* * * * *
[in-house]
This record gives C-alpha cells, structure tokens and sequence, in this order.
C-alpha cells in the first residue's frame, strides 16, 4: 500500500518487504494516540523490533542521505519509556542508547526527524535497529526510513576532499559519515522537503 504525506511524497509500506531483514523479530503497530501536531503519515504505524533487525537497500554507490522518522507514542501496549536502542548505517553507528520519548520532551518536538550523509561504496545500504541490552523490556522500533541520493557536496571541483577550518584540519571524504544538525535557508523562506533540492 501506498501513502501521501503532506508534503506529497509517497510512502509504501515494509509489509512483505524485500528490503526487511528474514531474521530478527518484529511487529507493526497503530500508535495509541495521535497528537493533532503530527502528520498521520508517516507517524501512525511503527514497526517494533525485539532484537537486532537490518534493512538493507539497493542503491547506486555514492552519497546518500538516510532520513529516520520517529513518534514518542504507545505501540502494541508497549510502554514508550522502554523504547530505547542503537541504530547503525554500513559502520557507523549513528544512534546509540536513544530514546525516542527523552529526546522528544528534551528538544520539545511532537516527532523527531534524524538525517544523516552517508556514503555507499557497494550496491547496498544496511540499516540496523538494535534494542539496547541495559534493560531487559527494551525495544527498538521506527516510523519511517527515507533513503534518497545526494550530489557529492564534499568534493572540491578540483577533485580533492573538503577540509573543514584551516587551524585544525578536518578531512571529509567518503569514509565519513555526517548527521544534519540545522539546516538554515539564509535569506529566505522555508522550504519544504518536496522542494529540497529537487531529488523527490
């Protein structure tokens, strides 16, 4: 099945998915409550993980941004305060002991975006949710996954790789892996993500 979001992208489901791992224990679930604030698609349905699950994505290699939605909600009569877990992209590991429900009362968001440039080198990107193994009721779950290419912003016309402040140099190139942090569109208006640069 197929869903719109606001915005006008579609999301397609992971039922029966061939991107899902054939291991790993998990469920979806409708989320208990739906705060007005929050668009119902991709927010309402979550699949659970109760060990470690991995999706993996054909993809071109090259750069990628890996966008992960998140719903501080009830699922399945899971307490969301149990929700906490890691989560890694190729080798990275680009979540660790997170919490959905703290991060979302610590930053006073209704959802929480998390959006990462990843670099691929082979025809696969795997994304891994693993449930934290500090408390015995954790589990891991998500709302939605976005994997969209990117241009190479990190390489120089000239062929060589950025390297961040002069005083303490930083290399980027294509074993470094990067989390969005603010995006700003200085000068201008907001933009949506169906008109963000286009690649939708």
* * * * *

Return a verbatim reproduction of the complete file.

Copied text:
[in-house]
This record gives C-alpha cells, structure tokens and sequence, in this order.
C-alpha cells in the first residue's frame, strides 16, 4: 500500500518487504494516540523490533542521505519509556542508547526527524535497529526510513576532499559519515522537503 504525506511524497509500506531483514523479530503497530501536531503519515504505524533487525537497500554507490522518522507514542501496549536502542548505517553507528520519548520532551518536538550523509561504496545500504541490552523490556522500533541520493557536496571541483577550518584540519571524504544538525535557508523562506533540492 501506498501513502501521501503532506508534503506529497509517497510512502509504501515494509509489509512483505524485500528490503526487511528474514531474521530478527518484529511487529507493526497503530500508535495509541495521535497528537493533532503530527502528520498521520508517516507517524501512525511503527514497526517494533525485539532484537537486532537490518534493512538493507539497493542503491547506486555514492552519497546518500538516510532520513529516520520517529513518534514518542504507545505501540502494541508497549510502554514508550522502554523504547530505547542503537541504530547503525554500513559502520557507523549513528544512534546509540536513544530514546525516542527523552529526546522528544528534551528538544520539545511532537516527532523527531534524524538525517544523516552517508556514503555507499557497494550496491547496498544496511540499516540496523538494535534494542539496547541495559534493560531487559527494551525495544527498538521506527516510523519511517527515507533513503534518497545526494550530489557529492564534499568534493572540491578540483577533485580533492573538503577540509573543514584551516587551524585544525578536518578531512571529509567518503569514509565519513555526517548527521544534519540545522539546516538554515539564509535569506529566505522555508522550504519544504518536496522542494529540497529537487531529488523527490
């Protein structure tokens, strides 16, 4: 099945998915409550993980941004305060002991975006949710996954790789892996993500 979001992208489901791992224990679930604030698609349905699950994505290699939605909600009569877990992209590991429900009362968001440039080198990107193994009721779950290419912003016309402040140099190139942090569109208006640069 197929869903719109606001915005006008579609999301397609992971039922029966061939991107899902054939291991790993998990469920979806409708989320208990739906705060007005929050668009119902991709927010309402979550699949659970109760060990470690991995999706993996054909993809071109090259750069990628890996966008992960998140719903501080009830699922399945899971307490969301149990929700906490890691989560890694190729080798990275680009979540660790997170919490959905703290991060979302610590930053006073209704959802929480998390959006990462990843670099691929082979025809696969795997994304891994693993449930934290500090408390015995954790589990891991998500709302939605976005994997969209990117241009190479990190390489120089000239062929060589950025390297961040002069005083303490930083290399980027294509074993470094990067989390969005603010995006700003200085000068201008907001933009949506169906008109963000286009690649939708």